Artist Allan McCollum has been included in the Mercosul Visual Arts Biennial in Brazil for a project that was first shown here at the USFCAM. The project, Petrified Lightning from Central Florida (1997-1998), was commissioned as part of the Hillsborough County’s Public Art Program and opened at USFCAM in Fall of 1998. Our exhibition was accompanied by a simultaneous exhibit and presentation on the project at the Tampa Museum of Science and Industry (MOSI).
How to Turn Lightning Into Art in a Central Florida Summer
While the official title may be disputed, some still consider Tampa the lightning capital of the world. But how can an artist capture the essence of lightning?
“It’s hard to imagine how memory and meaning could exist without language — both are always only available through some sort of representation. I imagine that objects having meaning — artworks, keepsakes, people, stones — could not exist for us without their “literature.” How could a bolt of lightning, lasting only for the tiniest fraction of a second, be understood otherwise? Events this brief will always evade our synapses — and their existence will always only exist after the fact, amongst one’s representations. Perhaps a true picture of how an artwork has meaning could be constructed if the literature supporting the artwork was put on display at the same time, along with it. The Petrified Lightning project was created to explore this idea — an exhibition to enact the “event” as always already absent, with the residue and the meaning always already appearing in its place.” — Allan McCollum
Here’s an excerpt from McCollum’s website about how he was able to harness the creative power of lightning. Warning, do not try this at home!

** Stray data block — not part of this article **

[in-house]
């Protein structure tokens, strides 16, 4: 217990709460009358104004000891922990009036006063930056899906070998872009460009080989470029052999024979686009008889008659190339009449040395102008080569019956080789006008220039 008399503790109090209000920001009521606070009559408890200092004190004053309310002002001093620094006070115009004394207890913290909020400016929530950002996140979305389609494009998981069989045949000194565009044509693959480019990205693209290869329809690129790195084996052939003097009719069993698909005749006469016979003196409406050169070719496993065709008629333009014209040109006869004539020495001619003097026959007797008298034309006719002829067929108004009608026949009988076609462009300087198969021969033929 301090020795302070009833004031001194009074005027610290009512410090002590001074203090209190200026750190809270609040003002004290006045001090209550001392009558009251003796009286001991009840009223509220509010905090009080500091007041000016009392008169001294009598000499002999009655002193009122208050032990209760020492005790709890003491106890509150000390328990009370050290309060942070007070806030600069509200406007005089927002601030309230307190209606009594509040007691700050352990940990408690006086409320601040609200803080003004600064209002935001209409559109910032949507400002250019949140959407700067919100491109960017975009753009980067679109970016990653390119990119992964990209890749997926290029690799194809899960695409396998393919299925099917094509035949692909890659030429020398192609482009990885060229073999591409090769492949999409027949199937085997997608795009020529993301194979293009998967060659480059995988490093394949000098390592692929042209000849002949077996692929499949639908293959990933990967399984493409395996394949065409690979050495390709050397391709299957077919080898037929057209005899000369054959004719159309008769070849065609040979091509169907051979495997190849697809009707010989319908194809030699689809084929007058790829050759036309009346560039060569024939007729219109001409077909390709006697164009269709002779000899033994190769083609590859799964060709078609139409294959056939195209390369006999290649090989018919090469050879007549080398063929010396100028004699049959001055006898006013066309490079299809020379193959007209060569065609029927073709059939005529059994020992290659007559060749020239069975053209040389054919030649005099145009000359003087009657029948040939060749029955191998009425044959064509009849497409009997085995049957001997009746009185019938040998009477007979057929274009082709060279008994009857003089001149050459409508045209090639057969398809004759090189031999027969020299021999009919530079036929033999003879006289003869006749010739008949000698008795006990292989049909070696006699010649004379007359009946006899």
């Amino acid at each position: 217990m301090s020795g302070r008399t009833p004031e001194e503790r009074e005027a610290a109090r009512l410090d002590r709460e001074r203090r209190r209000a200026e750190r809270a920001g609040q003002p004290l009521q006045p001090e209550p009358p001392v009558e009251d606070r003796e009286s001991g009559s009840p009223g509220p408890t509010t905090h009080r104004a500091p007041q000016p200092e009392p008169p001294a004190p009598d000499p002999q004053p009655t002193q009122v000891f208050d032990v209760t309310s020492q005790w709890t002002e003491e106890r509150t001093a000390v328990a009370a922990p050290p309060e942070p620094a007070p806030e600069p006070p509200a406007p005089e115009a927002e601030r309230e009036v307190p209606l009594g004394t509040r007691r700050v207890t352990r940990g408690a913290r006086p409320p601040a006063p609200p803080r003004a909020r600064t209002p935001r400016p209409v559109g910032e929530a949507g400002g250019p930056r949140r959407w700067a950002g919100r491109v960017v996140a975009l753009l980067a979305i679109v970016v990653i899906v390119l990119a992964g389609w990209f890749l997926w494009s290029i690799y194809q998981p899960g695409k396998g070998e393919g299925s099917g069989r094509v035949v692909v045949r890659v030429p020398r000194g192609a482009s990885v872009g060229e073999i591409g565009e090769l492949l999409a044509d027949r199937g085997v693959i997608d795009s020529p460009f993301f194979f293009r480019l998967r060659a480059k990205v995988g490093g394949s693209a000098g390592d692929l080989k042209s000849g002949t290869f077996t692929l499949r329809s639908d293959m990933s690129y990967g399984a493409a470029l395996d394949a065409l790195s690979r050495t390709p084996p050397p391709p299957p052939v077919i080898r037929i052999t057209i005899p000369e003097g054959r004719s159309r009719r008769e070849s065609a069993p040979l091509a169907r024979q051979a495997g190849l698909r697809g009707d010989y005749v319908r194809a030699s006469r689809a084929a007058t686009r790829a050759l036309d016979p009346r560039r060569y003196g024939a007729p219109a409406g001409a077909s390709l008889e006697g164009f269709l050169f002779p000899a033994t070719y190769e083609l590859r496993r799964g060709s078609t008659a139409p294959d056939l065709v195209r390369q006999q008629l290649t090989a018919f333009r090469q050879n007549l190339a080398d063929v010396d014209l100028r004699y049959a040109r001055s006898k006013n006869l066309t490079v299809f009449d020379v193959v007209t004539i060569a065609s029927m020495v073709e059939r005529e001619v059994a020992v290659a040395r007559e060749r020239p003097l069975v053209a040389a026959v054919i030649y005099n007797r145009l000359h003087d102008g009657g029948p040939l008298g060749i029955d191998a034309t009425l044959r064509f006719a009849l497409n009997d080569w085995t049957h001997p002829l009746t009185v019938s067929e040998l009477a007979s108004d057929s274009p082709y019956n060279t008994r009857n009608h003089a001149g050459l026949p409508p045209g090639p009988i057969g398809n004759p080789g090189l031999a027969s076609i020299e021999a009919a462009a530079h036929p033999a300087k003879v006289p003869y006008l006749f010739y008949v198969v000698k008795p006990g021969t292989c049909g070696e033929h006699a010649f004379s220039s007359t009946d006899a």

“…To produce the Petrified Lightning project, Allan McCollum collaborated with both a geologist and an electrical engineer from the University of Florida’s International Lightning Research Facility at Camp Blanding, near the small town of Starke, Florida. With the help of the team at the center, McCollum spent the summer of 1997 triggering lightning strikes by launching small rockets with hair-thin copper wires trailing behind them directly into storm clouds as they passed overhead. The triggered lightning bolts were directed down the wires into various containers prepared by the artist that were filled with Central Florida minerals donated by a local sand mining operation. The bolts instantly liquefy a column of sand with temperatures up to 50,000 degrees Fahrenheit, which immediately re-congeals into a column of naturally created glass that exactly duplicates the path of the lightning bolt. These are then dug out by the artist in manner similar to the way a paleontologist might remove a fragile fossil from its matrix. These rootlike glass structures are called fulgurites, or sometimes, petrified lightning….”
Learn more, and see photos from the project Petrified Lightning from Central Florida.
Petrified Lightning from Central Florida (1997-1998) will be on view in Brazil from September 13 to November 10, 2013. We are very proud to have contributed to this partnership between cultural institutions in Tampa and other art venues around the world.